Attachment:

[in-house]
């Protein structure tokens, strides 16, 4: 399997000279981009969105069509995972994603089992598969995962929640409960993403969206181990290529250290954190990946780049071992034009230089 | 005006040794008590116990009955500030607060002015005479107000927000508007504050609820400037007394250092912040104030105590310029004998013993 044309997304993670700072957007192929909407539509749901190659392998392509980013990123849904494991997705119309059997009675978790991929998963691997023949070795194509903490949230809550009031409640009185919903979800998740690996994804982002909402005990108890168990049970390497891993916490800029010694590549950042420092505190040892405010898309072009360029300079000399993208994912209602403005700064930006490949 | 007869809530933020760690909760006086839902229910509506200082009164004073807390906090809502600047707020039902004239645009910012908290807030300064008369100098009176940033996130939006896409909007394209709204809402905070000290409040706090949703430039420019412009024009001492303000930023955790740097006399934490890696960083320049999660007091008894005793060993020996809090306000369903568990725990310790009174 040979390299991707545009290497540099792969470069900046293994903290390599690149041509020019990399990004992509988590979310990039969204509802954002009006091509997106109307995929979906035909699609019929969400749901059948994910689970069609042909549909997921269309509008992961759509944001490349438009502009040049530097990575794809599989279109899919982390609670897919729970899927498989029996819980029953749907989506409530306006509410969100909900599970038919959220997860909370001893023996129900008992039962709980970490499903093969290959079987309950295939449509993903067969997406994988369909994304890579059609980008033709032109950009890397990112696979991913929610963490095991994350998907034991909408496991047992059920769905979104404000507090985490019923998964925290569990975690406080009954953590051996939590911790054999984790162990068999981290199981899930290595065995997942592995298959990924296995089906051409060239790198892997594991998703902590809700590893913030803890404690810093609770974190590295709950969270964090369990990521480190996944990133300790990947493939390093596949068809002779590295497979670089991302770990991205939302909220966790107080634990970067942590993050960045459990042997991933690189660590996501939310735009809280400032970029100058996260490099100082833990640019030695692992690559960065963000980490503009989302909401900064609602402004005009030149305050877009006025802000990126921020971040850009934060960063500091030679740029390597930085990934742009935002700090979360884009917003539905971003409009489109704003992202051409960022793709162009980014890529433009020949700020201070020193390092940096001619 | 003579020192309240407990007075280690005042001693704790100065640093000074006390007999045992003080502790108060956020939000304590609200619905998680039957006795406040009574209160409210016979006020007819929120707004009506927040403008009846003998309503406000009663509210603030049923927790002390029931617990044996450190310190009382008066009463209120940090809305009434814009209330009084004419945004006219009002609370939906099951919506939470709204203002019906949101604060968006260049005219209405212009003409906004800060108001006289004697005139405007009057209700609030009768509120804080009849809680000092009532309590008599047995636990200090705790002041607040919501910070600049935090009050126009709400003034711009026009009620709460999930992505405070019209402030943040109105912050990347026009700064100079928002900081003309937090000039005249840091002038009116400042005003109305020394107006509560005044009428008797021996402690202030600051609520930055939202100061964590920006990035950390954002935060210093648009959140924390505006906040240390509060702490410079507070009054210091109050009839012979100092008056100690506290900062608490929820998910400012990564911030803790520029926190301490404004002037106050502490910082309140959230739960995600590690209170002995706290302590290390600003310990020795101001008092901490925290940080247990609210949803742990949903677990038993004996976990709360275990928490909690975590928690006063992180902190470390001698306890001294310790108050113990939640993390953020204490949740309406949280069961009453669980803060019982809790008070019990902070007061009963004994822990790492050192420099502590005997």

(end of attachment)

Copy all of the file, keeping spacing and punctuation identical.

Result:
[in-house]
């Protein structure tokens, strides 16, 4: 399997000279981009969105069509995972994603089992598969995962929640409960993403969206181990290529250290954190990946780049071992034009230089 | 005006040794008590116990009955500030607060002015005479107000927000508007504050609820400037007394250092912040104030105590310029004998013993 044309997304993670700072957007192929909407539509749901190659392998392509980013990123849904494991997705119309059997009675978790991929998963691997023949070795194509903490949230809550009031409640009185919903979800998740690996994804982002909402005990108890168990049970390497891993916490800029010694590549950042420092505190040892405010898309072009360029300079000399993208994912209602403005700064930006490949 | 007869809530933020760690909760006086839902229910509506200082009164004073807390906090809502600047707020039902004239645009910012908290807030300064008369100098009176940033996130939006896409909007394209709204809402905070000290409040706090949703430039420019412009024009001492303000930023955790740097006399934490890696960083320049999660007091008894005793060993020996809090306000369903568990725990310790009174 040979390299991707545009290497540099792969470069900046293994903290390599690149041509020019990399990004992509988590979310990039969204509802954002009006091509997106109307995929979906035909699609019929969400749901059948994910689970069609042909549909997921269309509008992961759509944001490349438009502009040049530097990575794809599989279109899919982390609670897919729970899927498989029996819980029953749907989506409530306006509410969100909900599970038919959220997860909370001893023996129900008992039962709980970490499903093969290959079987309950295939449509993903067969997406994988369909994304890579059609980008033709032109950009890397990112696979991913929610963490095991994350998907034991909408496991047992059920769905979104404000507090985490019923998964925290569990975690406080009954953590051996939590911790054999984790162990068999981290199981899930290595065995997942592995298959990924296995089906051409060239790198892997594991998703902590809700590893913030803890404690810093609770974190590295709950969270964090369990990521480190996944990133300790990947493939390093596949068809002779590295497979670089991302770990991205939302909220966790107080634990970067942590993050960045459990042997991933690189660590996501939310735009809280400032970029100058996260490099100082833990640019030695692992690559960065963000980490503009989302909401900064609602402004005009030149305050877009006025802000990126921020971040850009934060960063500091030679740029390597930085990934742009935002700090979360884009917003539905971003409009489109704003992202051409960022793709162009980014890529433009020949700020201070020193390092940096001619 | 003579020192309240407990007075280690005042001693704790100065640093000074006390007999045992003080502790108060956020939000304590609200619905998680039957006795406040009574209160409210016979006020007819929120707004009506927040403008009846003998309503406000009663509210603030049923927790002390029931617990044996450190310190009382008066009463209120940090809305009434814009209330009084004419945004006219009002609370939906099951919506939470709204203002019906949101604060968006260049005219209405212009003409906004800060108001006289004697005139405007009057209700609030009768509120804080009849809680000092009532309590008599047995636990200090705790002041607040919501910070600049935090009050126009709400003034711009026009009620709460999930992505405070019209402030943040109105912050990347026009700064100079928002900081003309937090000039005249840091002038009116400042005003109305020394107006509560005044009428008797021996402690202030600051609520930055939202100061964590920006990035950390954002935060210093648009959140924390505006906040240390509060702490410079507070009054210091109050009839012979100092008056100690506290900062608490929820998910400012990564911030803790520029926190301490404004002037106050502490910082309140959230739960995600590690209170002995706290302590290390600003310990020795101001008092901490925290940080247990609210949803742990949903677990038993004996976990709360275990928490909690975590928690006063992180902190470390001698306890001294310790108050113990939640993390953020204490949740309406949280069961009453669980803060019982809790008070019990902070007061009963004994822990790492050192420099502590005997």